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					    How CountrySTAT web fits into Tanzania’s agro set up

                                      By Attilio Tagalile


There is something unique about the official launch of the CountrySTAT Tanzania web based
information technology on February 24th this year (2010).

The web system established for agricultural led ministries was launched on the eve of a major
conference organized by the Tanzania National Business Council, TNBC.

The conference, on Kilimo kwanza (agriculture first), came under the name of Prospects for
Agricultural Growth in a Changing World and was held at Dar es Salaam’s sprawling
Moevenpick Hotel on February 25th this year.

What makes the CountrySTAT Tanzania website launch unique is the fact that its importance to
the agricultural conference held on the following day was such that one would not be wrong if he
or she compared it with the very conference which had set out to put Kilimo Kwanza in
perspective.

Indeed, whichever way one looks at it, it is indisputable that agricultural development in
Tanzania will, from now onwards, heavily depend on the main players first being armed with
correct statistical data, and here comes in the all-important saviour- CountrySTAT Tanzania
website.

It was varying statistical data that forced, in 1980s, one of the country’s most learned sons-an
entomologist, Professor John Baptist Machunda to resign as Minister of Agriculture.

This was the era of the no-nonsense founding father of the Tanzanian nation, Dr Julius Nyerere
and Tanzania was smarting from famine following prolonged drought.

The Tanzanian government could not import the country’s staple food, maize in order to offset
its acute food shortage without first knowing, precisely, how many tones of maize the country
required.

President Nyerere ordered the hapless minister to provide him with data on how many tones of
food was required.

And as fate would have it, Professor Machunda handed his boss figures which were within hours
disputed, hence leading to his forced resignation.



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The rest is of course history. However, what is interesting about the macabre incident is that it
later transpired that the ministry of agriculture had more than one figure for the same produce!

Now the good news is that the erstwhile statistical problem is presently being taken care of by
the establishment of the CountrySTAT Tanzania website.

The CountrySTAT Tanzania website now serves as a one stop-centre, and it is this particular
characteristic which makes it difficult for any agricultural led ministry served by the website to
come up with differing statistics on the same product.

And now back to the conference. The TNBC Chairman, Mr Salum Shamte, set the proverbial
ball rolling when he took the participants on Kilimo Kwanza through the presentation of his
paper titled: Prospects for Agricultural Growth in a Changing World.

He explained that Kilimo Kwanza which was officially launched by President Jakaya Kikwete in
Dodoma, central Tanzania, on August 3rd 2009, was a national resolve to accelerate agricultural
transformation in the country.

Mr Shamte said the seriousness with which both TNBC and the government viewed Kilimo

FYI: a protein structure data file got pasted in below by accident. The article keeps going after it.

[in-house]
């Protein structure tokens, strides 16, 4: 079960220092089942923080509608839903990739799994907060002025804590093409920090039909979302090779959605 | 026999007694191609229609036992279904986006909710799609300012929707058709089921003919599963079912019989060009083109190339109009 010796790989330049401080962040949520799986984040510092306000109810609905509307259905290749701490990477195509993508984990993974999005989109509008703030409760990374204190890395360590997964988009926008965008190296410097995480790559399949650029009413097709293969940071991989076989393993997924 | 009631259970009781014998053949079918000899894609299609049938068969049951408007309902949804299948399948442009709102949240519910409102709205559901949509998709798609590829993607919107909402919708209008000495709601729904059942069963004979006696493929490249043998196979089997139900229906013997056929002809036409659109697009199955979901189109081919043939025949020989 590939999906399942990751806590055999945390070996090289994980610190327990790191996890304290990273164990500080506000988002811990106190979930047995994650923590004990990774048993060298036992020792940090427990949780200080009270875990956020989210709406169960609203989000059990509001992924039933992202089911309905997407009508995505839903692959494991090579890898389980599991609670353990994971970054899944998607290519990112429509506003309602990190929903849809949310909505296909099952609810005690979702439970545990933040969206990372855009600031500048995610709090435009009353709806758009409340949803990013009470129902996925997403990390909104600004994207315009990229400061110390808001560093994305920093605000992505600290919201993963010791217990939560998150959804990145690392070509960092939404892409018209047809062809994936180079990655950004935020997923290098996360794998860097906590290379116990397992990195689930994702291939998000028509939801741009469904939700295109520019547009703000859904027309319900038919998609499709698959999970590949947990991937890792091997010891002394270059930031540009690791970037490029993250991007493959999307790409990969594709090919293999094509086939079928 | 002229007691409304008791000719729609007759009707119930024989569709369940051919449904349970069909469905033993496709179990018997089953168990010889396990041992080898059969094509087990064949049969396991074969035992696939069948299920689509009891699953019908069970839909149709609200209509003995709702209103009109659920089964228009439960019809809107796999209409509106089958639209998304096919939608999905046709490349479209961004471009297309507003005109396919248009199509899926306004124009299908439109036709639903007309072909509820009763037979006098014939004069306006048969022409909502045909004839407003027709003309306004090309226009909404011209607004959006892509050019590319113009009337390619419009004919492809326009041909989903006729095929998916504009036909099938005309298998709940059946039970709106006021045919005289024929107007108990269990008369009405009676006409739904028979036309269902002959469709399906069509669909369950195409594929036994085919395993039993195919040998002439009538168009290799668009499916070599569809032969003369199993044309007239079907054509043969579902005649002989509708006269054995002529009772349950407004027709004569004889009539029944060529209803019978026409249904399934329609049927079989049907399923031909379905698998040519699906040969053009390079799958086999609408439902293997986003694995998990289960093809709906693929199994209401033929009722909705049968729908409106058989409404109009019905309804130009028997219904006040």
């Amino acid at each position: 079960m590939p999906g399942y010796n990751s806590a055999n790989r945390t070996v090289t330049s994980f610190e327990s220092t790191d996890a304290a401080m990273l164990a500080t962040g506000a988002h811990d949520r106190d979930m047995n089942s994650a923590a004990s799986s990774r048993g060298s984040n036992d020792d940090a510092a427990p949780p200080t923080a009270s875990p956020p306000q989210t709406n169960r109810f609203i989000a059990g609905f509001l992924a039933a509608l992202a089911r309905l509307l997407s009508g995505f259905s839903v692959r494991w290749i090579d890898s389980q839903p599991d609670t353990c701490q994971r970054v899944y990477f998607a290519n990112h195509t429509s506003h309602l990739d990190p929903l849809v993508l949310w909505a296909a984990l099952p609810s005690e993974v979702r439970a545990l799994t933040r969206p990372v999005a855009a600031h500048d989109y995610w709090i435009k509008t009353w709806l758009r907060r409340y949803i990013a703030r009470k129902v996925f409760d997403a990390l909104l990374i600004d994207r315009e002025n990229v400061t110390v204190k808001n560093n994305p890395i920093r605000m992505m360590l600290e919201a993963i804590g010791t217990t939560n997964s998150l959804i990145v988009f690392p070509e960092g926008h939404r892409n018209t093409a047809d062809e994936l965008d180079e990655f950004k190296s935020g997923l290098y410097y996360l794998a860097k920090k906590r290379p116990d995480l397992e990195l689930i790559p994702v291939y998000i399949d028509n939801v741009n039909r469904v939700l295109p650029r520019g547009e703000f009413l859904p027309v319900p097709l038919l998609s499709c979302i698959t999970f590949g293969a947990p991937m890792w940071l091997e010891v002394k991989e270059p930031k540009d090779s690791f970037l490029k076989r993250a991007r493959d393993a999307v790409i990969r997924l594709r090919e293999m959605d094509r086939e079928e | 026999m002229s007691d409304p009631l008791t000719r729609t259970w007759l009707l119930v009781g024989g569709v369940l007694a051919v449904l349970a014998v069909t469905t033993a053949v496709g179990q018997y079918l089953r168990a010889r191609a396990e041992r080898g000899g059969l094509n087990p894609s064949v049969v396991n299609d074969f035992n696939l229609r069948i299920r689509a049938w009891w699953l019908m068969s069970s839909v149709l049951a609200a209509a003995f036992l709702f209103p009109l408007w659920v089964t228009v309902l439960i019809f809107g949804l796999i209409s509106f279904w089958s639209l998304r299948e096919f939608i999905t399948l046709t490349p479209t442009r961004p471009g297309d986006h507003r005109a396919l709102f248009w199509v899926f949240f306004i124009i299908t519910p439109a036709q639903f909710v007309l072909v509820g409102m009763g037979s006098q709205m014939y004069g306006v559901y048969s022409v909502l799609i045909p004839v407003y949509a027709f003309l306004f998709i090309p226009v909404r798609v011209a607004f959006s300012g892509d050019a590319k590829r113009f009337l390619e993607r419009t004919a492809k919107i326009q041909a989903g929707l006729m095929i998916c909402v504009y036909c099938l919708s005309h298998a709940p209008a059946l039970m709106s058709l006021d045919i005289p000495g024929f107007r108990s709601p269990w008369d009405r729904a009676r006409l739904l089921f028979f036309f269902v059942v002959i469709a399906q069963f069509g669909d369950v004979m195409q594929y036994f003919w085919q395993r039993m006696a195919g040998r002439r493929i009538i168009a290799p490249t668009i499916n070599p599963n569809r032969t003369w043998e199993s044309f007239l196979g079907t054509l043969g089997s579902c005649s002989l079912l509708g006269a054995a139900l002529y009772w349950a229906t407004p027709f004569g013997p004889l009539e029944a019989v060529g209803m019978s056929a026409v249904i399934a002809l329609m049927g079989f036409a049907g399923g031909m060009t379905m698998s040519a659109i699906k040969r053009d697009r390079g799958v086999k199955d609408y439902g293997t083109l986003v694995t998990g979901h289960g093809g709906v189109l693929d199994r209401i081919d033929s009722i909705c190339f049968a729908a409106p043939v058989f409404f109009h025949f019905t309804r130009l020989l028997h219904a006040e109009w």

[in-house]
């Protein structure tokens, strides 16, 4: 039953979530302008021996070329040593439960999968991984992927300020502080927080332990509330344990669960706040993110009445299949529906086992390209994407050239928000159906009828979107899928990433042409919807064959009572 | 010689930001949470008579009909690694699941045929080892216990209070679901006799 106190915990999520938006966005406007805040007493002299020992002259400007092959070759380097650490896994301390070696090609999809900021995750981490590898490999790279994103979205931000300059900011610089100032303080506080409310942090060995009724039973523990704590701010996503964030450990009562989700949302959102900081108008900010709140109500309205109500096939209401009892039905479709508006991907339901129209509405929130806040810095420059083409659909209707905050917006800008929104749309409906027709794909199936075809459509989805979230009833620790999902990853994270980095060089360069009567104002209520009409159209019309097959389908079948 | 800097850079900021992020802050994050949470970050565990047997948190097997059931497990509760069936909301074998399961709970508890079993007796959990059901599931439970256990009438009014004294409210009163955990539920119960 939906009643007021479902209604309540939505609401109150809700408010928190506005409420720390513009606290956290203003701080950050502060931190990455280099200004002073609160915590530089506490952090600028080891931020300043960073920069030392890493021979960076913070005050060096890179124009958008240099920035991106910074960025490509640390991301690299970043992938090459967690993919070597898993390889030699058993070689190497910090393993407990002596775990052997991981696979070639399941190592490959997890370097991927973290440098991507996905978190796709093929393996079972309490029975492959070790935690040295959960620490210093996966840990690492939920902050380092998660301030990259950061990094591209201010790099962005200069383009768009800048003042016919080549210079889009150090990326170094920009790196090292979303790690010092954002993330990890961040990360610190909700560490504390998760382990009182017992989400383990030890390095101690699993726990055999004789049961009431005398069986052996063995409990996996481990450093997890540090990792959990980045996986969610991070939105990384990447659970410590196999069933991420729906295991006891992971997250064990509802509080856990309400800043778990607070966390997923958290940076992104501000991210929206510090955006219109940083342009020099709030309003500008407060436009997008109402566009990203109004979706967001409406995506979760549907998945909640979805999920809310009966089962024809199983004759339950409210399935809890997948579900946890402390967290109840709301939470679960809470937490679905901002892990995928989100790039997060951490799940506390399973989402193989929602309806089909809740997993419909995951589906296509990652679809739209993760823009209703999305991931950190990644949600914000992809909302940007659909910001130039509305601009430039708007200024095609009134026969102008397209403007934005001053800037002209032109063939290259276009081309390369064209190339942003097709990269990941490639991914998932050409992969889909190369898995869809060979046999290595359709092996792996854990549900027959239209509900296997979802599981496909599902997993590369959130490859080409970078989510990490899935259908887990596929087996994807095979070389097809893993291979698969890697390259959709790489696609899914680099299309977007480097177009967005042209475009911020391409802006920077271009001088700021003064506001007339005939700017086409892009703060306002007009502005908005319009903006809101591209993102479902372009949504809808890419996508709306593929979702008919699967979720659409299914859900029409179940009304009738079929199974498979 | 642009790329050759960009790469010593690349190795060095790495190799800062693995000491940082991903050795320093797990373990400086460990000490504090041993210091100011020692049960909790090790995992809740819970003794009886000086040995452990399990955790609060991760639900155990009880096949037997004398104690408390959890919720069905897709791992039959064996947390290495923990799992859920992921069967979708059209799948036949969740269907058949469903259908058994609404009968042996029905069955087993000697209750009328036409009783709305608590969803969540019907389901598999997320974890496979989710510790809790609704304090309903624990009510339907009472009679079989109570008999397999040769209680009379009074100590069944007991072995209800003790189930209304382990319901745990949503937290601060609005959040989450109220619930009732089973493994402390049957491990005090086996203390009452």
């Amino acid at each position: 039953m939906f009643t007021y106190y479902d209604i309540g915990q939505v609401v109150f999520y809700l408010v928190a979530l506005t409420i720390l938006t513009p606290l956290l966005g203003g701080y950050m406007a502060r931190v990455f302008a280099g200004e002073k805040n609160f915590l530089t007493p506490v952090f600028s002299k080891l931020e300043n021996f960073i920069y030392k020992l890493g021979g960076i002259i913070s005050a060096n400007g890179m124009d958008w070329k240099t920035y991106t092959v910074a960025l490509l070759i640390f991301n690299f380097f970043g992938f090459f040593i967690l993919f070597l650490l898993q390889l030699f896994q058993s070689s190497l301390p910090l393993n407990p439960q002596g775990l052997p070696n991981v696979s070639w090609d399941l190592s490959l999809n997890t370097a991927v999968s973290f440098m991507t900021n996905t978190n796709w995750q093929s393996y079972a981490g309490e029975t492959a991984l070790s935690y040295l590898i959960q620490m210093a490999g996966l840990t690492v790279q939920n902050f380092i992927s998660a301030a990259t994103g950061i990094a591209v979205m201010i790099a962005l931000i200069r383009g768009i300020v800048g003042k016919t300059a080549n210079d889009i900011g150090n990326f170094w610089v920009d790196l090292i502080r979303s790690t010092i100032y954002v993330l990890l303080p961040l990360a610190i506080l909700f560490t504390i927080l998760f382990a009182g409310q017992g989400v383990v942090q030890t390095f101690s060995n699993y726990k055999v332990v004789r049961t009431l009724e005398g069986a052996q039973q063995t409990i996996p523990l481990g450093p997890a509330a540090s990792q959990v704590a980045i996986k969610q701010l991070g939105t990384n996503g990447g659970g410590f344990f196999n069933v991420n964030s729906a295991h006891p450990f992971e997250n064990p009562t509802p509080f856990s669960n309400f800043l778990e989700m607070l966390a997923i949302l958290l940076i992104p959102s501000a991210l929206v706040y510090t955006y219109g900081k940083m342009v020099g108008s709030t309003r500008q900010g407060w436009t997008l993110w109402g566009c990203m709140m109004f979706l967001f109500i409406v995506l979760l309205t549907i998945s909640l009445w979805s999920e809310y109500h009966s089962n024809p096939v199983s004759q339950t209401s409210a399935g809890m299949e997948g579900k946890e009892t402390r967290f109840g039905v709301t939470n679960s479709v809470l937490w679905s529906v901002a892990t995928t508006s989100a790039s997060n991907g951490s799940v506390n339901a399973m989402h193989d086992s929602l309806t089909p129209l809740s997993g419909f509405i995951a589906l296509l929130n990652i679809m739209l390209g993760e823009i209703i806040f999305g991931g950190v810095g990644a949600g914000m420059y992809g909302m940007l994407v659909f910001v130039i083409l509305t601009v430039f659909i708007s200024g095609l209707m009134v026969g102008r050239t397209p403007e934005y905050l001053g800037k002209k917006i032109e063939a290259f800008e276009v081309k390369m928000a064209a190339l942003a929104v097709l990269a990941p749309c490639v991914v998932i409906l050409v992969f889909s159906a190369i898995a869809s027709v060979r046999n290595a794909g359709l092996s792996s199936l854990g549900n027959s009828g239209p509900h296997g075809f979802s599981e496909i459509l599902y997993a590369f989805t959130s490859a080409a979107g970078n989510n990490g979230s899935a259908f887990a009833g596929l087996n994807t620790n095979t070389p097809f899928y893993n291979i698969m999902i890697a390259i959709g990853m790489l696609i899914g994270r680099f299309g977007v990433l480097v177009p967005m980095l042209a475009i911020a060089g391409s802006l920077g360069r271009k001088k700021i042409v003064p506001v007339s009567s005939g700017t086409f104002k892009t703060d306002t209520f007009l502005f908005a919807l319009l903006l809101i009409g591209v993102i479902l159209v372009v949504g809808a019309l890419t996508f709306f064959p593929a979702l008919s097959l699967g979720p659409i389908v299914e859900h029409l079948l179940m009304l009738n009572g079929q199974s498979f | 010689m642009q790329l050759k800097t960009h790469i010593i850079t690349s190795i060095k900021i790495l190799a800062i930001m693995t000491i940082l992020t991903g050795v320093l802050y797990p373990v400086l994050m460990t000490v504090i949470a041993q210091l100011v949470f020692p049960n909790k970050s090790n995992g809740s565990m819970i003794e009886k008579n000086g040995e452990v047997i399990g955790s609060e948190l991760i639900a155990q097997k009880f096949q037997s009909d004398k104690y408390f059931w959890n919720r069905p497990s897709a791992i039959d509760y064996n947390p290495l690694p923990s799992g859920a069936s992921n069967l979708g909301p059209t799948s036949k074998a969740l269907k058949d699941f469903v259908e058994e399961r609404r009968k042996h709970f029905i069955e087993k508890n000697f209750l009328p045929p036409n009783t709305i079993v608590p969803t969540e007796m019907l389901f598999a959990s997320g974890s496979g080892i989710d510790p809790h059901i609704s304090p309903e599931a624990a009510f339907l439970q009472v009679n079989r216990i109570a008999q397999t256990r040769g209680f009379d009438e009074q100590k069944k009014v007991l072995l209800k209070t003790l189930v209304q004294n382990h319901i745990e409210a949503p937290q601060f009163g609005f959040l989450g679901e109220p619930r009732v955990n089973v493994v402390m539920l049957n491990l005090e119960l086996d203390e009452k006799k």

Kwanza was such that they considered it as a central pillar in achieving the country’s Vision
2025.

The linkage between the CountrySTAT Tanzania web based system on one hand and Kilimo
Kwanza and the TNBC organized conference under review on the other once again emerged
when Mr Shamte had this to say:

“Agriculture in the context of Kilimo kwanza conforms to the FAO (Food and Agriculture
Organisation) which includes crops, livestock, fisheries, forestry and bee-keeping”.

What is interesting about this linkage is that apart from being involved in agricultural
development the world over, it is the same United Nations body that was involved in the design,
in August 2008 in Rome, Italy of the CountrySTAT Tanzania web information technology
system.

As already noted in the past, what makes Kilimo Kwanza’s success almost inevitable is the fact
that it was formulated under the auspices of the TNBC.

Thus unlike in the past government led and driven agricultural policies which came a cropper,
this time around the government played a facilitating role.

In a nutshell, one can rightly say that Kilimo Kwanza is a private sector driven agricultural
policy, a factor that ensures its successful implementation.



                                         What IS TNBC?



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The Tanzania National Business Council is a forum for public/private dialogue on strategic
issues for Tanzania’s socio-economic development.

The TNBC is made up of 40 members, 20 from the private sector and 20 from the public sector
appointed by the President of United Republic of Tanzania who also happens to be the TNBC’s
Chairman.

Private sector representatives are recommended in the TNBC by the Tanzania Private Sector
Foundation (TPSF), the focal organization for private sector associations in the country.

The TNBC Executive Council has a total of 12 members which are equally split between private
and public sectors.

The work of the Executive Committee is to, among others, oversee functions of the Council.

The Executive Committee is chaired by the Chief Secretary who is the Head of the Civil Service
(sitting in the office of the President of the United Republic of Tanzania) and co-chaired by the
chairperson of the TPSF.

However, the day to day functions of the TNBC is undertaken by a Secretariat headed by an
Executive Secretary.

The TNBC dialogue is conducted through council meetings; Local and International Investors’
Roundtables (LIRT and IIRT); Regional and District Business Council; Working Groups-
professionals and practitioners from public and private sectors.




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